Report Highlights Need for Extended Transition Services for Older Youths
Wednesday, May 24, 2023
Teenagers and young adults in the foster care system in North Carolina and throughout the nation are not receiving sufficient services to successfully transition out of foster care.
According to a recent report by the Annie E. Casey Foundation, less than half of those in transition receive the services they need to succeed during their eligible years, and only a quarter of them were served in 2021.
Meredith Yuckman, executive director of the Hope Center at Pullen in Raleigh, emphasized the importance of supportive relationships and relevant services for youths as they prepare to leave foster care and face obstacles such as homelessness at higher rates than their peers.
"One of the things that many of our youths are faced with nationwide, the estimates are between 40% and 60% of youths when they leave the foster-care system are in immediate need of housing," Yuckman pointed out. "By the age of 21, 40% of our youth has experienced homelessness."
Yuckman noted transitioning youths also face barriers in areas such as education, employment and mental health. The report showed of 21-year-olds who were in foster care, 79% of them earned a diploma or GED, compared with 92% of their peers in the general population, according to the U.S. Census Bureau's American Community Survey.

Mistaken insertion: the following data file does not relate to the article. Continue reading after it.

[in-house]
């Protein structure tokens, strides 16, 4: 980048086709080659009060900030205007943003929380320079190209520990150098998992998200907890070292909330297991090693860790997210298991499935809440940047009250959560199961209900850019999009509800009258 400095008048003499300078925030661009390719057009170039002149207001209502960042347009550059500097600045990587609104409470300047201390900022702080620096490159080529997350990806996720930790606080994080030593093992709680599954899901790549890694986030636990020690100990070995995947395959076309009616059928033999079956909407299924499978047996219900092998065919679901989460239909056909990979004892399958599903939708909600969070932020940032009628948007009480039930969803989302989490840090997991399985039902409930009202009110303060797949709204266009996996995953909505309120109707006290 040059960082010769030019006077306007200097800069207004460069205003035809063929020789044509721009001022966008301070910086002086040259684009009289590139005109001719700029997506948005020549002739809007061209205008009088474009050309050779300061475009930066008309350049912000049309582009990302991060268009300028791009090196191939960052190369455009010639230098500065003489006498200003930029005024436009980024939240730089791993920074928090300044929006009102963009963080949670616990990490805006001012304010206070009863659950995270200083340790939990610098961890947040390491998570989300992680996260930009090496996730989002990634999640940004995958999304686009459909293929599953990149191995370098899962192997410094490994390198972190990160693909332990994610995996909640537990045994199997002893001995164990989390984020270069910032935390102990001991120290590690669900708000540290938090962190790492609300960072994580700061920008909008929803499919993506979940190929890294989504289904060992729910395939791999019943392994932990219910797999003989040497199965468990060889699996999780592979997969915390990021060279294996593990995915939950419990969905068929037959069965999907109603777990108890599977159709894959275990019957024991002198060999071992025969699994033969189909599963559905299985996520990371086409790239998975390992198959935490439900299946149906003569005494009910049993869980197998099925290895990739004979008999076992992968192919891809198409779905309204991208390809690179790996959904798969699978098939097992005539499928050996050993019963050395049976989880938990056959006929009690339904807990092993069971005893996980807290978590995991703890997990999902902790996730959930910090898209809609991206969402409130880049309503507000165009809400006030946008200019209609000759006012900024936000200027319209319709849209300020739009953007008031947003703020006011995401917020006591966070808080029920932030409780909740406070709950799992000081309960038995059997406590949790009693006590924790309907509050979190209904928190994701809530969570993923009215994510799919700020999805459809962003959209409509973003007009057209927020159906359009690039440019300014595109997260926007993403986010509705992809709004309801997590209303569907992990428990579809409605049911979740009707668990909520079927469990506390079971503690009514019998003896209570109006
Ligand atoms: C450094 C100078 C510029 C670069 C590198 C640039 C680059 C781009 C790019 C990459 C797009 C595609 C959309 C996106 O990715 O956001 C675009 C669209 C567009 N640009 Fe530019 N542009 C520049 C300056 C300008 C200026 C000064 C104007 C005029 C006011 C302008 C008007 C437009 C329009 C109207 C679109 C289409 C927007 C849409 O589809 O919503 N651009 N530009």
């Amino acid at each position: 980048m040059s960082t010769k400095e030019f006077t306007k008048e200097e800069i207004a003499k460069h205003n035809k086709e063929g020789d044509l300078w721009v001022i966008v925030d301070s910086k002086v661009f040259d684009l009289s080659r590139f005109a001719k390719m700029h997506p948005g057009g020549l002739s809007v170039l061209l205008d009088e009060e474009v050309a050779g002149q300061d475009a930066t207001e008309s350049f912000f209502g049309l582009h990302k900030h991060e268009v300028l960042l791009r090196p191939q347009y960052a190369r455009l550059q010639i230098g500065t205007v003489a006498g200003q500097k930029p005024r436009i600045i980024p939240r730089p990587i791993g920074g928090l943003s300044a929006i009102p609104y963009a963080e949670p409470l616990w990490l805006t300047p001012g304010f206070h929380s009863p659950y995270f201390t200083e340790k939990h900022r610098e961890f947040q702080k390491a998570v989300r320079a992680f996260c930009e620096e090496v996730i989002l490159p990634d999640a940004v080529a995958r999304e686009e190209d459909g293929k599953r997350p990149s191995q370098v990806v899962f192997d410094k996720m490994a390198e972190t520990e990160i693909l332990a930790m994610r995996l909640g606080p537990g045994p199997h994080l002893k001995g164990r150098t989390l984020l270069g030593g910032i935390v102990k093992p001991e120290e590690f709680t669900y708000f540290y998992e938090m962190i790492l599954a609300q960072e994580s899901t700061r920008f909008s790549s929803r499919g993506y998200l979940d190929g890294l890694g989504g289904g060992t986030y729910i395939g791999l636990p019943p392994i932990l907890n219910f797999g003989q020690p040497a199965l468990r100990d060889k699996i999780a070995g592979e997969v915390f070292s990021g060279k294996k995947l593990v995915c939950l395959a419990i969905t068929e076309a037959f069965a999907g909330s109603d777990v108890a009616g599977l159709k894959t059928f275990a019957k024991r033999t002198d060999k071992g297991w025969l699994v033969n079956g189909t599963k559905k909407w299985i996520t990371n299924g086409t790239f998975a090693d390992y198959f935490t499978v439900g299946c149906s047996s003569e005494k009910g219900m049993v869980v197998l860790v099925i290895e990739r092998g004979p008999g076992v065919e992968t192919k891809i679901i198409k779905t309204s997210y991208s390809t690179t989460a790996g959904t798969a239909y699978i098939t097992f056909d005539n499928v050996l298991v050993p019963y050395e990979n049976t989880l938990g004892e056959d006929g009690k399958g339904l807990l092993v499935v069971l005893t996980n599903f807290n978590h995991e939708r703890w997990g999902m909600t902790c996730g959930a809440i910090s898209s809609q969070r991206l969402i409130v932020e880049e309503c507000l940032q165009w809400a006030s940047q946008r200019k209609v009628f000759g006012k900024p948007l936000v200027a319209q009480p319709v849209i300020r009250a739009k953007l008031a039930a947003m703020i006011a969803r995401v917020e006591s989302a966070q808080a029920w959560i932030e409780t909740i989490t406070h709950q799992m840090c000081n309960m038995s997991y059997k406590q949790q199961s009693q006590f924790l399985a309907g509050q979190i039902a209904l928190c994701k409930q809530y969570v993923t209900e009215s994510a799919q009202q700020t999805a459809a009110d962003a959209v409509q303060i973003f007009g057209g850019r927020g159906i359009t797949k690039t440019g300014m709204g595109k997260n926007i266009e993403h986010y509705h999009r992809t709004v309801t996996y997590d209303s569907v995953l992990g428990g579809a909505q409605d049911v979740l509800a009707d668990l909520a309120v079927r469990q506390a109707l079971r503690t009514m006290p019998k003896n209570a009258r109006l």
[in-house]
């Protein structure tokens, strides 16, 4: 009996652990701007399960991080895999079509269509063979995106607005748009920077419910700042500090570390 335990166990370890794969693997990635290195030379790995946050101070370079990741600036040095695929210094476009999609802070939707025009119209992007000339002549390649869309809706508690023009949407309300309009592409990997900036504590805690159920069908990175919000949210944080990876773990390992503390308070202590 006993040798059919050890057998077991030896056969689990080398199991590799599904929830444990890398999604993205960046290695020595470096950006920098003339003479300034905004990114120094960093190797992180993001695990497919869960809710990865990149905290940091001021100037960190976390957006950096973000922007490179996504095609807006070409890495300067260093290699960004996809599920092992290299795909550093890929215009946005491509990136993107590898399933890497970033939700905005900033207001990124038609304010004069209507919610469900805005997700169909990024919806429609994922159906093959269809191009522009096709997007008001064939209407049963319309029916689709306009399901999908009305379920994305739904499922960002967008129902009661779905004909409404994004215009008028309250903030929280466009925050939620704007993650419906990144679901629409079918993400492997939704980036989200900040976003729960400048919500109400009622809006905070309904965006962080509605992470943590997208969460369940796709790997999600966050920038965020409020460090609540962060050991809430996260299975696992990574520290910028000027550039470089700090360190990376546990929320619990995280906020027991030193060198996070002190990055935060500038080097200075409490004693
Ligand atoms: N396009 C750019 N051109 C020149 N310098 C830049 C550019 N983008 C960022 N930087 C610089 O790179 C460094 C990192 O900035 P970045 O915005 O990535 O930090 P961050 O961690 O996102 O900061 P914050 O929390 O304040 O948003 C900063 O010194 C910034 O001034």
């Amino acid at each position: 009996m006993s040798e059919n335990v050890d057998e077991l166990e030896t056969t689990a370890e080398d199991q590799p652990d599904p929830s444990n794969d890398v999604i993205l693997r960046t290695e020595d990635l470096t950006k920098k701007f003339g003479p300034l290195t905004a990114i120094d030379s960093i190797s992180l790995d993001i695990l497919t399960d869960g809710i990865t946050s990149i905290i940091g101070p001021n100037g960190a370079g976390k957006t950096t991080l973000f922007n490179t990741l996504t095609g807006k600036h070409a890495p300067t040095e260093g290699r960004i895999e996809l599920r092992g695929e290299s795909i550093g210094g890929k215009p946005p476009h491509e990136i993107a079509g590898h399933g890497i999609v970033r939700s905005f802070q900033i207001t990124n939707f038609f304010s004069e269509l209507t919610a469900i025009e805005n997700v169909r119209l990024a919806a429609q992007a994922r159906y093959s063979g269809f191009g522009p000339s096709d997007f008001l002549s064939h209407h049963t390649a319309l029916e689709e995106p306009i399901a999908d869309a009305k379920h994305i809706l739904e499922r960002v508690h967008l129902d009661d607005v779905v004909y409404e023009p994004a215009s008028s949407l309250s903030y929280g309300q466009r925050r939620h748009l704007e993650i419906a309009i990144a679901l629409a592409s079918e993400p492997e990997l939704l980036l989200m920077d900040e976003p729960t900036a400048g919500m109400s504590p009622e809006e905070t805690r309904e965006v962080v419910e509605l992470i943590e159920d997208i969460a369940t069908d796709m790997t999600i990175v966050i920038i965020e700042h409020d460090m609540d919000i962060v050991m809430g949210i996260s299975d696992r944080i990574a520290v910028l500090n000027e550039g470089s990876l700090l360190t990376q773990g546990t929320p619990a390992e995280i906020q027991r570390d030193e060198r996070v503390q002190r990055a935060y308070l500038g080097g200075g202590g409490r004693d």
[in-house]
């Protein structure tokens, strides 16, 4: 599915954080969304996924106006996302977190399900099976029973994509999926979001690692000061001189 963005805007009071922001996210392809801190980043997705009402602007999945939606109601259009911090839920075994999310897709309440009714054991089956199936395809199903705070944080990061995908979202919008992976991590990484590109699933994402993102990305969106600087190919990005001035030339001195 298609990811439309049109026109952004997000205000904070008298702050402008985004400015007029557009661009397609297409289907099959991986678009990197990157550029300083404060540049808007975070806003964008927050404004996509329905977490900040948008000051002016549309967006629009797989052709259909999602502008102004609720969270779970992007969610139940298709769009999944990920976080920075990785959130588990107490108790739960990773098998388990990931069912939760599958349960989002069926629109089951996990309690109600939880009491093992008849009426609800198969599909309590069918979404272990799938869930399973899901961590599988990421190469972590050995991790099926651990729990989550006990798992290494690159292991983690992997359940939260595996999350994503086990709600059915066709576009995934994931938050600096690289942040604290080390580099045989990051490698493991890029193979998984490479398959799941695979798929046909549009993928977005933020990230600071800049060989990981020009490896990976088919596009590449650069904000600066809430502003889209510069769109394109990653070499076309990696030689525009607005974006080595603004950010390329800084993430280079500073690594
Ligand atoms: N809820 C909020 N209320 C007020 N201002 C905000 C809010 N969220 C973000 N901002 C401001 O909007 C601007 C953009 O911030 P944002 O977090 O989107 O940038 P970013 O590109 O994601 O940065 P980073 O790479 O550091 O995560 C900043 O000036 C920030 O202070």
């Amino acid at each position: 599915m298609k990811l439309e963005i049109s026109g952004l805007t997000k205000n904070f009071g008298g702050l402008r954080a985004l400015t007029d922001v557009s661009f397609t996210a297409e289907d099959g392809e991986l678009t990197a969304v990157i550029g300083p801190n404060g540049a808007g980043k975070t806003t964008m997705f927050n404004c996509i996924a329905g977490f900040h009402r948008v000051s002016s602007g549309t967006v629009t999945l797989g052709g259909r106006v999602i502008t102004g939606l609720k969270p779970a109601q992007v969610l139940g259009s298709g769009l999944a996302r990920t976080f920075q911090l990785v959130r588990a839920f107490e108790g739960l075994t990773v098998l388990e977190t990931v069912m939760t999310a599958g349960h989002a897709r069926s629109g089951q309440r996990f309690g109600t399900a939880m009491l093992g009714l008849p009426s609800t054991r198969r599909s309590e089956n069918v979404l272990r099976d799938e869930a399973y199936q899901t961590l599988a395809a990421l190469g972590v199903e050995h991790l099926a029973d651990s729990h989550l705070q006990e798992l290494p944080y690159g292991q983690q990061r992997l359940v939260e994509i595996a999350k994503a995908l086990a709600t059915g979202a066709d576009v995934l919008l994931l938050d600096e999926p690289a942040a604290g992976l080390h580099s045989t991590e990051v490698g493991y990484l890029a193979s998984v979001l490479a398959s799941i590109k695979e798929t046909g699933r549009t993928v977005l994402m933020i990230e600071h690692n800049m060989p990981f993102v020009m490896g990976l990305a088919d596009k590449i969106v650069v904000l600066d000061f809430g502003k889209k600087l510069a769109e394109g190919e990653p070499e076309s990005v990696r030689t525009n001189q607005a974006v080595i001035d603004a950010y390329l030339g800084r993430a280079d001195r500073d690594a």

The report highlighted young people who spend time in extended foster care experience better outcomes than those who age out and live on their own.
Chantel Sherman, director of transition programs at the Hope Center, said she has also found it to be true in providing transitioning youths with essential services they need. One way she believes it is possible is through relationship building and partnerships.
"For us, that's making sure that we can build partnerships with stakeholders in the community that understand that there are young people in almost any community aging out of the foster care system who may need additional support, but they are ready and well capable of being employed and educated," Sherman stressed.
While foster care is down in North Carolina from 29% to 23%, Sherman argued extended services are essential for growth.
The Hope Center at Pullen said 100% of young people who use their services have received their high school diploma. In the last year, 83% found employment and 92% maintained their housing.
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